In 1982, I read Blue Highways, a bestseller written by William Least Heat-Moon. It chronicled a journey by car taken entirely on the small roads—the mapmakers’ blue highways. An English instructor as a small Missouri college, Least Heat-Moon, disoriented by a fracturing marriage, chose to look for himself by choosing, as Paul Simon put it, to “look for America.”
Buoyed by Least Heat-Moon’s adventures and observations, I have, whenever practicable, chosen those blue highways for my travels: a two-laner and small towns versus hurtling through interchangeable Interstate spaces at 70 mph.
So, for our road trip to Ann’s high school reunion in Casper, WY, I planned to include back roads whenever possible.
Day #1 was to begin at our home in Sonoma County’s Wine Country and end Continue reading “Road Trip 2015: Sonoma County to Trinity Center”
The following, in Shonnie Brown’s “Neighbors” column, appeared in The Healdsburg Tribune, our local weekly, on February 9, 2012. [Most of the images were not in the original.]
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Ann, born and raised in Casper, Wyoming, has the dubious distinction of attending high school with both Dick and Lynne Cheney and participating in student government with Dick. Dick, who Ann recalls as being “good looking” back then, wrote “I’ll be your friend forever” in Ann’s yearbook.
Ann attended a Catholic college in Denver and then got married — resulting in a breakup and three kids. She returned to college, putting herself through law school, and then became a New Jersey prosecutor. She moved to the Bay Area in 1984 and Continue reading “Two Lives in a Small Town”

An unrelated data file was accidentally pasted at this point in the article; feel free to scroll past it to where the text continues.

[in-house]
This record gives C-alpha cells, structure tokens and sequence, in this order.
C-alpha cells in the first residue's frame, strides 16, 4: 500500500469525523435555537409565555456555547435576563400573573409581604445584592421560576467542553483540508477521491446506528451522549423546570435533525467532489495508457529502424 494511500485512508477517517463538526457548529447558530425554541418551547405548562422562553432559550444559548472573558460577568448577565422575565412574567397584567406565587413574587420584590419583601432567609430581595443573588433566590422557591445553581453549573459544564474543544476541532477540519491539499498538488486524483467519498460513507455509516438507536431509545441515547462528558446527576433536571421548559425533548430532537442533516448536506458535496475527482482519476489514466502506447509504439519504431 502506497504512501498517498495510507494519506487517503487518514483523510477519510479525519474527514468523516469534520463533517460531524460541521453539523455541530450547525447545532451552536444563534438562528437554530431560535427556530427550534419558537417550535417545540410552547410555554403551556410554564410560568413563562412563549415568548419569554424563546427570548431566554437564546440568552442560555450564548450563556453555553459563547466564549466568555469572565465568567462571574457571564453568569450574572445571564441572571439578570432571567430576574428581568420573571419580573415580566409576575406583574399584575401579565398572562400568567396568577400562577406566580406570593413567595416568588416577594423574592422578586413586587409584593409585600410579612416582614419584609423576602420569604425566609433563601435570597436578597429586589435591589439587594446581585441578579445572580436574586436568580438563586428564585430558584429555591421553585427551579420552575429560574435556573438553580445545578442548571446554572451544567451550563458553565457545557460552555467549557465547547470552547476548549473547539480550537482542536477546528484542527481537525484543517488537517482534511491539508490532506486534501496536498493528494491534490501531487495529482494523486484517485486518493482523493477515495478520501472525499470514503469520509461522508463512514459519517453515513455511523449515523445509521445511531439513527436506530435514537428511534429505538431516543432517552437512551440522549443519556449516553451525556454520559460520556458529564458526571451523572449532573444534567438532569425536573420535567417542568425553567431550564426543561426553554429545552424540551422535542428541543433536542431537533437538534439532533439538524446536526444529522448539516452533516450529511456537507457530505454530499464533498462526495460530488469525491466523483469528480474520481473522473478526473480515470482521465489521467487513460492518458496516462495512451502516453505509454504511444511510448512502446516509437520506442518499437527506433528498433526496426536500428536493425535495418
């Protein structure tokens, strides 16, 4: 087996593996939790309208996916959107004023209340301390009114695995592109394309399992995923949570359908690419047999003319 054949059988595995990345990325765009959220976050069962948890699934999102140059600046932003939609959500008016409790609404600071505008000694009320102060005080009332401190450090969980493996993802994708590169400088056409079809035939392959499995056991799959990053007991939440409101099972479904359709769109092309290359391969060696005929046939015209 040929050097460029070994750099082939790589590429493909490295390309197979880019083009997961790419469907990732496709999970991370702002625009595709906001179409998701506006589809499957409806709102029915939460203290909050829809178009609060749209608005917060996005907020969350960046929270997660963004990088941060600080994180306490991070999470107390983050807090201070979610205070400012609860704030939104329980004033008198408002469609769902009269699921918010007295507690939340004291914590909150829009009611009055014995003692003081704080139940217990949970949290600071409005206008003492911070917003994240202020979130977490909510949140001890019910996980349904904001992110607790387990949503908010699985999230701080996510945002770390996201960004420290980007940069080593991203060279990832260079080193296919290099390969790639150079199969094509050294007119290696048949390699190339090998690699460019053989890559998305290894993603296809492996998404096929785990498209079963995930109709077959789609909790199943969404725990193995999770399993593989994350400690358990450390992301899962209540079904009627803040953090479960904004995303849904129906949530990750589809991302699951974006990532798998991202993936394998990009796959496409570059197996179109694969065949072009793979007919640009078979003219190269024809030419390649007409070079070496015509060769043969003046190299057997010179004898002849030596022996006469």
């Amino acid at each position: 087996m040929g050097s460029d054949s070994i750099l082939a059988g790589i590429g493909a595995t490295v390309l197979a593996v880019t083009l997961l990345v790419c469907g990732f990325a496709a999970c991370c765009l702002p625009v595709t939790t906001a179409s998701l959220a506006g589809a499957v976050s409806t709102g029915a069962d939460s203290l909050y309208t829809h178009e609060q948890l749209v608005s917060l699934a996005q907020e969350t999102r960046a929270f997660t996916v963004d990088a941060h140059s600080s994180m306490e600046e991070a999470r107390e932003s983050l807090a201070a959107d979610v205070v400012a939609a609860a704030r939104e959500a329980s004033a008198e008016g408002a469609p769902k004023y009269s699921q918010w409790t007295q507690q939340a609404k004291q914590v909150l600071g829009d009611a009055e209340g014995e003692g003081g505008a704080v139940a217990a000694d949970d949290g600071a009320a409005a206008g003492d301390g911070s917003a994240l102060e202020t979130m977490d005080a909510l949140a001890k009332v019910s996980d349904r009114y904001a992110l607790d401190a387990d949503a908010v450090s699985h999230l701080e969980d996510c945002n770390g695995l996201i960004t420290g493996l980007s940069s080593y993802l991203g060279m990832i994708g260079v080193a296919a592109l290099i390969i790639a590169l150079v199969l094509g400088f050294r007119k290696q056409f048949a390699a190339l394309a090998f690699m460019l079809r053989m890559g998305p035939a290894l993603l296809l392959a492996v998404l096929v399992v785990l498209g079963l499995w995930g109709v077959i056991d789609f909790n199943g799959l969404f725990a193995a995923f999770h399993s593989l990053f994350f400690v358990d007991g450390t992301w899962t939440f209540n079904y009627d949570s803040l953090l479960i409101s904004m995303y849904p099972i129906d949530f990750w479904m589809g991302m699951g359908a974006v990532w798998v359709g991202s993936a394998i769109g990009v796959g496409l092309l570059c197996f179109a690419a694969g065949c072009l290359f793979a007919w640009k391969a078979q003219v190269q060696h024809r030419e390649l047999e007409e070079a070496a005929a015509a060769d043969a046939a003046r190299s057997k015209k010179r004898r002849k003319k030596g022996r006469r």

Drill down just a few miles into the earth’s crust, and the temperature will rise substantially. This heat comes from three sources: emissions from radioactive minerals, the compressive force of gravity, and to a lesser extent, solar energy absorbed at the earth’s surface. Although such energy is not truly renewable (radioactive elements do eventually decay to energy-flat states), within any reasonable estimate of mankind’s tenancy on this planet, geothermal power is essentially limitless.
There are several techniques for transducing this energy from underground heat to in-the-grid electricity. One of these, a technology called Enhanced Geothermal Systems (EGS), is currently being tested by Sausalito-based AltaRock Energy only 12 beeline miles from my home in Northern California. Continue reading “Enhanced Geothermal Energy and Man-Made Earthquakes”
Do students still read Robert Louis Stevenson? Treasure Island? The Strange Case of Dr. Jekyll and Mr. Hyde? Or have cinema and television overtaken literature, the adaptation become the source, and the source forgotten?
Stevenson was a mainstay of my childhood, a lingering consequence of his immense Victorian popularity. I suggest that it was this popularity that removed him from today’s scholarly reading lists.
On a recent visit to Robert Louis Stevenson State Park, I came across a small monument that mentioned his honeymoon there in 1880 (he married a San Franciscan) and the short travelogue he wrote, Silverado Squatters. To be sure, the style is from another era, but it is witty and alive with observation and analysis.
Continue reading “Silverado Squatters”